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Black History Month: Synopsis from National Park Service

1905 9th Cavalry soldiers serving in Yosemite. Photo courtesy of the National Park Service.

Audrey Peterman’s Huffington Post blog includes American history from a Black History Month synopsis she received from her friends at the National Park Service:

“Since the start of the American conservation movement, African Americans have responded to the call to preserve and protect our National Treasures. Between 1899 and 1904 approximately 500 African American troops of the 24th Infantry and 9th Calvary served as the first park rangers at Yosemite, Sequoia, and General Grant (Kings Canyon) National Parks. These men, known as the Buffalo Soldiers, were stewards of some of the most beautiful lands that were made accessible to the public under the American conservation movement.

“That same year, Charles Young, an energetic and intelligent West Point graduate who was born into slavery in Kentucky, served as Acting Military Superintendent of Sequoia & General Grant National Park. He was the first African American to ever hold the position of Superintendent of a National Park. Under Young’s leadership, the Buffalo Soldiers achieved more in one summer than what had been accomplished by rangers during the previous three summers. This resulted in a greatly expanded road network within the park.

“In the footsteps of these soldiers, a new generation of African Americans continued to preserve and protect these special places as they came under the auspices of the National Park Service. During the Great Depression, 200,000 African American men participated in the Civilian Conservation Corps (CCC) program where their contributions were many and varied. Due to racial discrimination and legal segregation of the time, African American CCC camps were often placed on federal lands away from hostile population centers. As a result, most of the work they did took place in National Parks. They helped to build the infrastructure at some of our most iconic units including Shenandoah, Gettysburg, and Mammoth Cave.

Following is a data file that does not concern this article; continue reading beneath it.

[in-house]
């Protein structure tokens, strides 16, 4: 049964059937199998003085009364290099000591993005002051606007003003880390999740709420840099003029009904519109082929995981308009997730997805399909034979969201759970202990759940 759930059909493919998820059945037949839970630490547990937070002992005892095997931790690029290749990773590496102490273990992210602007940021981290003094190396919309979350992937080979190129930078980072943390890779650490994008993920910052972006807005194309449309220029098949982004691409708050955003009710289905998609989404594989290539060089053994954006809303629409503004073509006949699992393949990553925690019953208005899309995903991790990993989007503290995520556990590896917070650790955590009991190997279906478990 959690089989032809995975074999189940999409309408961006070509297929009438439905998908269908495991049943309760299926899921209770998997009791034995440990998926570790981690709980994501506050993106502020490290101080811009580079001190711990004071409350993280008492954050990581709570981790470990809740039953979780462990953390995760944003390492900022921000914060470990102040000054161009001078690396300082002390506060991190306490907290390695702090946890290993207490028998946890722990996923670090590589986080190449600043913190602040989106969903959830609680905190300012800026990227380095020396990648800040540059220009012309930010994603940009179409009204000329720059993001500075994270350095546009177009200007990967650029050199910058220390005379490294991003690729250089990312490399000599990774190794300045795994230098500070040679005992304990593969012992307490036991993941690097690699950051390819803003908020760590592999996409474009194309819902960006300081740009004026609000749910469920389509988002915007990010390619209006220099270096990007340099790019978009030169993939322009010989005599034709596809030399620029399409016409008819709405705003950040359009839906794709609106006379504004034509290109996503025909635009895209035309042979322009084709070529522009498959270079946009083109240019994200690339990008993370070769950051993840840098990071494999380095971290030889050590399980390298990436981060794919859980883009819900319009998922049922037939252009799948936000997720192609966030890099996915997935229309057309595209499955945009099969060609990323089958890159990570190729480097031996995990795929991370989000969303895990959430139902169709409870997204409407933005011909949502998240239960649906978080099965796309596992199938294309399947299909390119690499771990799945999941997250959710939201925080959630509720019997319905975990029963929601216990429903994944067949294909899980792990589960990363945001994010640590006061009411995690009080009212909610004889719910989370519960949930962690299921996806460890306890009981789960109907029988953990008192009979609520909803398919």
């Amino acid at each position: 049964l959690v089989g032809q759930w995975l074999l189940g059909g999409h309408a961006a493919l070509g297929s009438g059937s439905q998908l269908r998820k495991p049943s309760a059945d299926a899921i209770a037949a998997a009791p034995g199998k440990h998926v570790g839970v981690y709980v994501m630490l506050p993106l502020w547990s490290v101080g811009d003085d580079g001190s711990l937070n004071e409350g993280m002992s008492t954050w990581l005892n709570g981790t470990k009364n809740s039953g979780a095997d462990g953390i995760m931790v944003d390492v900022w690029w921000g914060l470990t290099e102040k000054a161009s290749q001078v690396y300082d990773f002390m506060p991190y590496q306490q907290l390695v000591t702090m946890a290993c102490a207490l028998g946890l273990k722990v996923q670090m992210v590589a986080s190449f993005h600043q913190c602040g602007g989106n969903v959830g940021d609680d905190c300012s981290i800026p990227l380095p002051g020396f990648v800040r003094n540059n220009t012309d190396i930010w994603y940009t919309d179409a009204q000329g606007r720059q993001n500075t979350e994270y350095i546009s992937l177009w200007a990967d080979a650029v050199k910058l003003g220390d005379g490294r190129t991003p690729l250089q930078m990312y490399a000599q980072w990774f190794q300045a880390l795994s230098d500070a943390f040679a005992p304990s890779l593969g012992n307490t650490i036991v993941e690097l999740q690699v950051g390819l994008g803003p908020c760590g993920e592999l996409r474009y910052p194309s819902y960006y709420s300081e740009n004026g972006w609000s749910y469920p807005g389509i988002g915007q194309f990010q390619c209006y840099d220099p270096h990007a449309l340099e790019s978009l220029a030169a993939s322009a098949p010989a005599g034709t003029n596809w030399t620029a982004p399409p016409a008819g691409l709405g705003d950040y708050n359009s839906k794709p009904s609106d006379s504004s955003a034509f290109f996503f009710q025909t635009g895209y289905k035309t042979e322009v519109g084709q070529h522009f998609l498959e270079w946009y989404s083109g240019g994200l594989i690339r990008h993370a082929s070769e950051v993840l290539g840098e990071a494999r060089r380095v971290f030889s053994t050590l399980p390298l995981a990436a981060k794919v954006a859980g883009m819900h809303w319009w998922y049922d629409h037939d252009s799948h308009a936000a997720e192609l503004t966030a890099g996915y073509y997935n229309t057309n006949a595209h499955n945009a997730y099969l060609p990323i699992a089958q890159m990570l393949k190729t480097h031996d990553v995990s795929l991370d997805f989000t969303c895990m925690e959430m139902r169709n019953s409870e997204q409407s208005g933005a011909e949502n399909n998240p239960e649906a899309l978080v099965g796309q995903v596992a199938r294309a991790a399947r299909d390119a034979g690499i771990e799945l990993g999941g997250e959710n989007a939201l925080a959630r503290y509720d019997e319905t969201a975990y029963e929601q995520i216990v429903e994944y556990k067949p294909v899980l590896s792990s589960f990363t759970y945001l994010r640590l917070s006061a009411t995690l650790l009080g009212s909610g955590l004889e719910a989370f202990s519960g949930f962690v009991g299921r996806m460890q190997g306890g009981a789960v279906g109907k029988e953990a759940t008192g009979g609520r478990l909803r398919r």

“Carrying the baton of commitment, James Holmes became the first African American National Park ranger when he began his career at Booker T. Washington National Monument in May of 1958. Four years later, over 40 African American seasonal rangers from Historically Black Colleges joined him in fulfilling the mission of the agency. These students served in positions all over the United States, many of them setting precedence in their employment. One such individual was Robert G. Stanton who served as the first African American ranger at Grand Teton National Park. A year later African American park rangers Gordon Gun drum and Edward Footman, stood watch over Dr. Martin Luther King Jr. as he gave his famous “I have a Dream” speech on the steps of the Lincoln Memorial.

“The spirit of Charles Young was present when in 1997 Robert G. Stanton made history by becoming the 15th director of the National Park Service. He inspired other African Americans to reach for new heights by taking on more leadership positions within the agency. Since that time African Americans have continued on the march towards progress in different divisions. In recent years, the NPS has welcomed the first African American Superintendents of the Great Smoky Mountains National Park [Cassius Cash], Buffalo National River, and Harpers Ferry National Historical Park. Also, for the first time, a woman and an African American holds the position of Chief Historian for the entire agency…” [Dr. Turkiya L. Lowe.]

Audrey and Frank Peterman at Denali National Park. Photo courtesy of Audrey Peterman.

Read more about Audrey and Frank Peterman. Audrey Peterman is an advocate for public lands and for engaging a more diverse cross-section of the country in enjoying and protecting them. She is co-author of Legacy on the Land with her husband Frank, and author of Our True Nature: Finding a Zest for Life in the National Park System. When TACF spoke recently with Audrey, she shared that her husband Frank worked with chestnuts when he was Southeast Regional Director of The Wilderness Society, 2003-10.